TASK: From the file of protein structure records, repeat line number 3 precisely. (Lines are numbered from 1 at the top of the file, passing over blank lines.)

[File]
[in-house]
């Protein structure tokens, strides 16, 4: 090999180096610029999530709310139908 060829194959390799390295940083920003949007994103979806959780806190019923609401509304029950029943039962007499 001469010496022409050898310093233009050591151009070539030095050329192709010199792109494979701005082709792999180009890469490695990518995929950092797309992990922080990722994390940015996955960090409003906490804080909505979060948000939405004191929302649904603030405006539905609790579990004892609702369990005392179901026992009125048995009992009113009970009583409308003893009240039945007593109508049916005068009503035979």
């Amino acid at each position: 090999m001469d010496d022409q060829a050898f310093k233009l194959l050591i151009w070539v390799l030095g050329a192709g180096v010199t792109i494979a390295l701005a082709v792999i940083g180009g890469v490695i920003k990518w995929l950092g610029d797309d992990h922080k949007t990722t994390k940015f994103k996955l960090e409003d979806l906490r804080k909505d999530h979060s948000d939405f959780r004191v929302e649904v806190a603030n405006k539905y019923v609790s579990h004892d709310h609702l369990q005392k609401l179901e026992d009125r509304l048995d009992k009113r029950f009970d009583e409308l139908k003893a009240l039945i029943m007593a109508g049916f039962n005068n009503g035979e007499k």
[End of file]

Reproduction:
């Amino acid at each position: 090999m001469d010496d022409q060829a050898f310093k233009l194959l050591i151009w070539v390799l030095g050329a192709g180096v010199t792109i494979a390295l701005a082709v792999i940083g180009g890469v490695i920003k990518w995929l950092g610029d797309d992990h922080k949007t990722t994390k940015f994103k996955l960090e409003d979806l906490r804080k909505d999530h979060s948000d939405f959780r004191v929302e649904v806190a603030n405006k539905y019923v609790s579990h004892d709310h609702l369990q005392k609401l179901e026992d009125r509304l048995d009992k009113r029950f009970d009583e409308l139908k003893a009240l039945i029943m007593a109508g049916f039962n005068n009503g035979e007499k």